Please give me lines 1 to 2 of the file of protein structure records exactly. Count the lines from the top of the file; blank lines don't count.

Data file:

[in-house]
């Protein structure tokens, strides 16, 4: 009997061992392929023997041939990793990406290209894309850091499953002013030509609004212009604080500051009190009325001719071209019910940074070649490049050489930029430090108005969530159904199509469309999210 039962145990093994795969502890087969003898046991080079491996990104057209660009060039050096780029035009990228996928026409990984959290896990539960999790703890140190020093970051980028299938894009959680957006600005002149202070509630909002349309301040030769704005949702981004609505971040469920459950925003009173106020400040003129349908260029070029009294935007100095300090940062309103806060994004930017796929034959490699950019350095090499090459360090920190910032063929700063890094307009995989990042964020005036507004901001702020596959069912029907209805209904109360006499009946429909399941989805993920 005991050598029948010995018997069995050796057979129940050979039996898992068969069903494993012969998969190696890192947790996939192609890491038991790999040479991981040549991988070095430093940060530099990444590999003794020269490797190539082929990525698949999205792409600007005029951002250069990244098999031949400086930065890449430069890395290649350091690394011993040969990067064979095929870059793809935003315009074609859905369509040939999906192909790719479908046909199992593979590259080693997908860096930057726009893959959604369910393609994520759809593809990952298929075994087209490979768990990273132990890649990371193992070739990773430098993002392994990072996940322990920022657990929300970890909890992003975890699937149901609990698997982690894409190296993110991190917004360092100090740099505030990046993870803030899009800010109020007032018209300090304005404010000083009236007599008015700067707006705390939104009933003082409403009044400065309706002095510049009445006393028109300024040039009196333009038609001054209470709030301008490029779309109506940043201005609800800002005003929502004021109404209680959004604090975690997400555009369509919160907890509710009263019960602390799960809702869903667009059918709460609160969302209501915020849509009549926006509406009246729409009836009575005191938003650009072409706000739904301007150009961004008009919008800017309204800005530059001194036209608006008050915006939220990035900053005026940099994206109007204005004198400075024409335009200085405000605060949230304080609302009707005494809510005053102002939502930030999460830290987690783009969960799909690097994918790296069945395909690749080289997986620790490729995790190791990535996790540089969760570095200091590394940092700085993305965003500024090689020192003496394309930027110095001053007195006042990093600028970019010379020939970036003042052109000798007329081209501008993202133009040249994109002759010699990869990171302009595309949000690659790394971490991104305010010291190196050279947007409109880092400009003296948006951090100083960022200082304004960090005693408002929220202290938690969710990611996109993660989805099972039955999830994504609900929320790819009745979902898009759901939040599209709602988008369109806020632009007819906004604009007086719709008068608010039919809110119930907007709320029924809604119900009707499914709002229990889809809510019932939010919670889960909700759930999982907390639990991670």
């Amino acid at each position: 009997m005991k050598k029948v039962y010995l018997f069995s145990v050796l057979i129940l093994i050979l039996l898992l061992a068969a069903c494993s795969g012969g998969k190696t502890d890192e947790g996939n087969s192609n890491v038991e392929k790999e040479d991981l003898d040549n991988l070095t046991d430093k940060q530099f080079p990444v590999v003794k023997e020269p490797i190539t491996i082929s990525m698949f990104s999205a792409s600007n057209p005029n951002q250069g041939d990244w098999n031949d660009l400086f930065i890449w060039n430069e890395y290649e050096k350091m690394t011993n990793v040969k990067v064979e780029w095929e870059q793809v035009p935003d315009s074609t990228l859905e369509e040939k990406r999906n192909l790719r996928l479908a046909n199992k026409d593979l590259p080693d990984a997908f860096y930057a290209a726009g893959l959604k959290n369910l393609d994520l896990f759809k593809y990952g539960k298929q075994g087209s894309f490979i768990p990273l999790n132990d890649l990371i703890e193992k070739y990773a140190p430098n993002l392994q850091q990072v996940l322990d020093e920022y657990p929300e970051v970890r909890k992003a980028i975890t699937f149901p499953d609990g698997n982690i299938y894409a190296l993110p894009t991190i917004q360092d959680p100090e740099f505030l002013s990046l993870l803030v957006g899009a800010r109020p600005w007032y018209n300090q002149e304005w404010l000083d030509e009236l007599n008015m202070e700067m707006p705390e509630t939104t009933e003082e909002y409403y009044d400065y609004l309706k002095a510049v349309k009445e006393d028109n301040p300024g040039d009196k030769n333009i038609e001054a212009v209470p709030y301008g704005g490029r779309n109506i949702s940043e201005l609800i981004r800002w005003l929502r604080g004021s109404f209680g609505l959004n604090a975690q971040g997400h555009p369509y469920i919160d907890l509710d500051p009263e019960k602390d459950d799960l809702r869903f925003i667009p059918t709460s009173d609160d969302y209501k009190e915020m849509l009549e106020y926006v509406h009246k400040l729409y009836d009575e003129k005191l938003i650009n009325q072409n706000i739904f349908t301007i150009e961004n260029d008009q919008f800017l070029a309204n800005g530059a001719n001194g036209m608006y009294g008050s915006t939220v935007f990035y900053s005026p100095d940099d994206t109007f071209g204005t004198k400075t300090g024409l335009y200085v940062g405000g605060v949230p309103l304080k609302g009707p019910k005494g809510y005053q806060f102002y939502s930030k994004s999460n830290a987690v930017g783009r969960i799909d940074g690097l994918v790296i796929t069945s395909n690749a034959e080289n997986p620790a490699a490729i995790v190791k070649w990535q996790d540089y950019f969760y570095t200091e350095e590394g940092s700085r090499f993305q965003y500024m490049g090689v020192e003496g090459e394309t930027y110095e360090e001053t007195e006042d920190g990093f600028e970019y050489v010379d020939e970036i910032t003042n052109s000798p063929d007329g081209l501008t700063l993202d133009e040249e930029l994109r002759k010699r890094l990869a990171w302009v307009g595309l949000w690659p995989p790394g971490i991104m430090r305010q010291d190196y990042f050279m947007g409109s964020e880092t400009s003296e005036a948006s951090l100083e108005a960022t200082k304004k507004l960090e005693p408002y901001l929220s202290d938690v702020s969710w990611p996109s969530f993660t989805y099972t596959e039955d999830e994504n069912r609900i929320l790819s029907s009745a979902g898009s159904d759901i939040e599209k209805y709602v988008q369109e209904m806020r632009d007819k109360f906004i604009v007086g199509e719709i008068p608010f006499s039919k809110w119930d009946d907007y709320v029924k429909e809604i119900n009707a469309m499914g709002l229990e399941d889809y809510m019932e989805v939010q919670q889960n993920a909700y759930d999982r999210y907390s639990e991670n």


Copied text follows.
[in-house]
């Protein structure tokens, strides 16, 4: 009997061992392929023997041939990793990406290209894309850091499953002013030509609004212009604080500051009190009325001719071209019910940074070649490049050489930029430090108005969530159904199509469309999210 039962145990093994795969502890087969003898046991080079491996990104057209660009060039050096780029035009990228996928026409990984959290896990539960999790703890140190020093970051980028299938894009959680957006600005002149202070509630909002349309301040030769704005949702981004609505971040469920459950925003009173106020400040003129349908260029070029009294935007100095300090940062309103806060994004930017796929034959490699950019350095090499090459360090920190910032063929700063890094307009995989990042964020005036507004901001702020596959069912029907209805209904109360006499009946429909399941989805993920 005991050598029948010995018997069995050796057979129940050979039996898992068969069903494993012969998969190696890192947790996939192609890491038991790999040479991981040549991988070095430093940060530099990444590999003794020269490797190539082929990525698949999205792409600007005029951002250069990244098999031949400086930065890449430069890395290649350091690394011993040969990067064979095929870059793809935003315009074609859905369509040939999906192909790719479908046909199992593979590259080693997908860096930057726009893959959604369910393609994520759809593809990952298929075994087209490979768990990273132990890649990371193992070739990773430098993002392994990072996940322990920022657990929300970890909890992003975890699937149901609990698997982690894409190296993110991190917004360092100090740099505030990046993870803030899009800010109020007032018209300090304005404010000083009236007599008015700067707006705390939104009933003082409403009044400065309706002095510049009445006393028109300024040039009196333009038609001054209470709030301008490029779309109506940043201005609800800002005003929502004021109404209680959004604090975690997400555009369509919160907890509710009263019960602390799960809702869903667009059918709460609160969302209501915020849509009549926006509406009246729409009836009575005191938003650009072409706000739904301007150009961004008009919008800017309204800005530059001194036209608006008050915006939220990035900053005026940099994206109007204005004198400075024409335009200085405000605060949230304080609302009707005494809510005053102002939502930030999460830290987690783009969960799909690097994918790296069945395909690749080289997986620790490729995790190791990535996790540089969760570095200091590394940092700085993305965003500024090689020192003496394309930027110095001053007195006042990093600028970019010379020939970036003042052109000798007329081209501008993202133009040249994109002759010699990869990171302009595309949000690659790394971490991104305010010291190196050279947007409109880092400009003296948006951090100083960022200082304004960090005693408002929220202290938690969710990611996109993660989805099972039955999830994504609900929320790819009745979902898009759901939040599209709602988008369109806020632009007819906004604009007086719709008068608010039919809110119930907007709320029924809604119900009707499914709002229990889809809510019932939010919670889960909700759930999982907390639990991670």